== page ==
Many coaches we speak to report that for the first couple of years, they struggle to get their business going. This isn’t a phenomenon unique to coaching. Many entrepreneurs or solopreneurs face this. A business game plan can fix this.
Why You Need A Business Game Plan
As the wise saying goes: Failing to plan is planning to fail. This statement has proven itself time and time again.
True, you have to be agile to navigate the circumstances you’ll encounter, but a plan helps you to stay focused on what matters.
Circumstances, obstacles, and distractions are as sure as death and taxes. You’ll encounter them regularly and most of the time when you least expect them.
A business plan will help you to decide ahead of time how you will respond (not react) in the moment this happens.
As a business owner, you call the shots, not your circumstances (or worst, your email inbox).
So to stay afloat and to get away from reactionary behavior, we plan ahead by setting our priorities. Priorities determine where our attention should go — ahead of time.
In summary: You need a business game plan to achieve your goals.
What is a Business Game Plan
This leads us to the next point: What are your priorities? What goals do you have for your business?
A classic business plan is a monster many fear. Most entrepreneurs dread the exercise of a business plan because the original format of a business plan is resembling more bureaucracy than business.
A comprehensive business plan can read like a book. While it serves a purpose, it’s not recommended for you per Corinna Hagen, presenter at Delenta’s Elevate event (see video below).
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Classic business plans are good if you seek funding and need to provide this information. It can also be helpful if you work with a partner to document your plan and refer back to it regularly as you review where you’re headed.
For a starting coach entrepreneur, there’s a better, more hands-on approach.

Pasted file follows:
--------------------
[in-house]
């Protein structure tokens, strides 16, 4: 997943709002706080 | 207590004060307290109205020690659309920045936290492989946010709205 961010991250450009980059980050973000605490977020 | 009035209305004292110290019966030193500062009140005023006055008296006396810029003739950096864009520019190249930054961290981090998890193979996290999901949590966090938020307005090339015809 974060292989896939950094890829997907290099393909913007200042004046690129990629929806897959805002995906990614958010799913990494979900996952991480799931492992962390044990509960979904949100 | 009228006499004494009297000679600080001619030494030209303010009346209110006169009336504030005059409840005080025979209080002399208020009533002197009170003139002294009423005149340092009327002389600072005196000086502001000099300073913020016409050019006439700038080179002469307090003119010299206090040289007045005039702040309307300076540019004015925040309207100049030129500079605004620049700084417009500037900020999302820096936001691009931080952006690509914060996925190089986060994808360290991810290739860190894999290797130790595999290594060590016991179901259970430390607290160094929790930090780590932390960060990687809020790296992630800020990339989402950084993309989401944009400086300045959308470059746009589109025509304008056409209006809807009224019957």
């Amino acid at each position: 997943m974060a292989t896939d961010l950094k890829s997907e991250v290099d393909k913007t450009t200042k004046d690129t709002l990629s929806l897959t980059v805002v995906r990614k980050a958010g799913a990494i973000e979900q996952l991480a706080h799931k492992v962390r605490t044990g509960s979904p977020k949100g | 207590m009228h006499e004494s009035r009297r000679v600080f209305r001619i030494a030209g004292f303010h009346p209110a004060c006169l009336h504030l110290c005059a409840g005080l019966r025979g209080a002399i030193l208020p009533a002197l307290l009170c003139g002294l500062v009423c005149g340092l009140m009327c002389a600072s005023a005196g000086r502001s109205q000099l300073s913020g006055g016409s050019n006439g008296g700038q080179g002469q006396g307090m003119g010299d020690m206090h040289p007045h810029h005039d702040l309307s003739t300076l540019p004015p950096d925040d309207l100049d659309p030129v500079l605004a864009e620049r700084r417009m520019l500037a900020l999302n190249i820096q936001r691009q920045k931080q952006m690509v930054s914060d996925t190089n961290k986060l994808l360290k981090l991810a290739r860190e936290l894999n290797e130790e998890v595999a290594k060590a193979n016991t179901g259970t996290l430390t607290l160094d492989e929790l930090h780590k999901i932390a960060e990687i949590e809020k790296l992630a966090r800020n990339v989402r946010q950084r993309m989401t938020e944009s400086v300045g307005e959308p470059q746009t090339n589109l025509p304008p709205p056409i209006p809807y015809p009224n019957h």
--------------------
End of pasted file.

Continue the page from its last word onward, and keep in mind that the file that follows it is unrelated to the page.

Create a Business Game Plan
Who pulls up a lengthy text document to plan their actions for the week? You don’t. No one does. It’s not natural. It’s not even practical.
A simple whiteboard is something most entrepreneurs add to their walls. There’s a reason for that: you can quickly see information, ideas and concepts.
We will put this to use in our business game plan.
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Instead of a wordy, lengthy and complex document, we will create a short, simple, visual and highly practical whiteboard containing your business game plan.
This way, we keep you focused on your priorities (goals).
Components of a Business Game Plan
To get started, you need these components:
- Stages or phases. Think of these as groups of activities that help you reach a milestone. If you were to build a house, one of those phases could be labeled “foundation” and all contributing initiatives go into this phase.
- Time frame. What length of plan are you building? One year out? Do you plan three years ahead? How long do you plan each phase to be?
- Milestones. These are achievements that matter, e.g., contributors that help you complete each stage (a person, an event, a specific outcome). Each of these milestones needs to be measurable and realistic.
Markup Your Business Game Plan
Once you have all the phases defined and have added measurable milestones and time frames, you begin to look at monetizers.
You’re in business after all! Businesses need to earn income.
So, next, you’ll markup items that can be monetized faster than other items on your list. These are items you will begin with.
When the time comes for your customers to ask how they can buy your services, you need to be ready. So, prioritize that over things they don’t pay for (like your massive following on Instagram).
Use Your Business Game Plan to Achieve EVERY WEEK
Yep, you can score some achievements every week if you put this plan to use.
Hang the plan up in a visible place you cannot miss, like your office. Look at it every week — or even every day.
When you make your action plan for the month, week, and next day, look at your business game plan first.
Ask yourself which to-do’s will contribute to achieving these milestones. Mercilessly cut busywork that doesn’t make a contribution to your goals.
One last note: take the freedom to adjust your plan if you learn something new about your business or market that requires to adjust your strategy. Careful — this does not mean changing with the turn of the wind. But if you realize that some goals have been underestimated or unrealistic, revise them.
Watch the Replay of “Creating a Visual Business Game Plan”
If you’d like to see the live event replay explaining how to put this visual business game plan together, you can watch the replay below. We thank Delenta, the coaching software provider, for sharing this with our coaches.
Coachilly Magazine is run by coaches. We volunteer to share with coaches how to use technology and tools to build and scale their coaching business. If you want to learn how to use software — even as a novice — to build your business more effectively, visit Coachilly.com.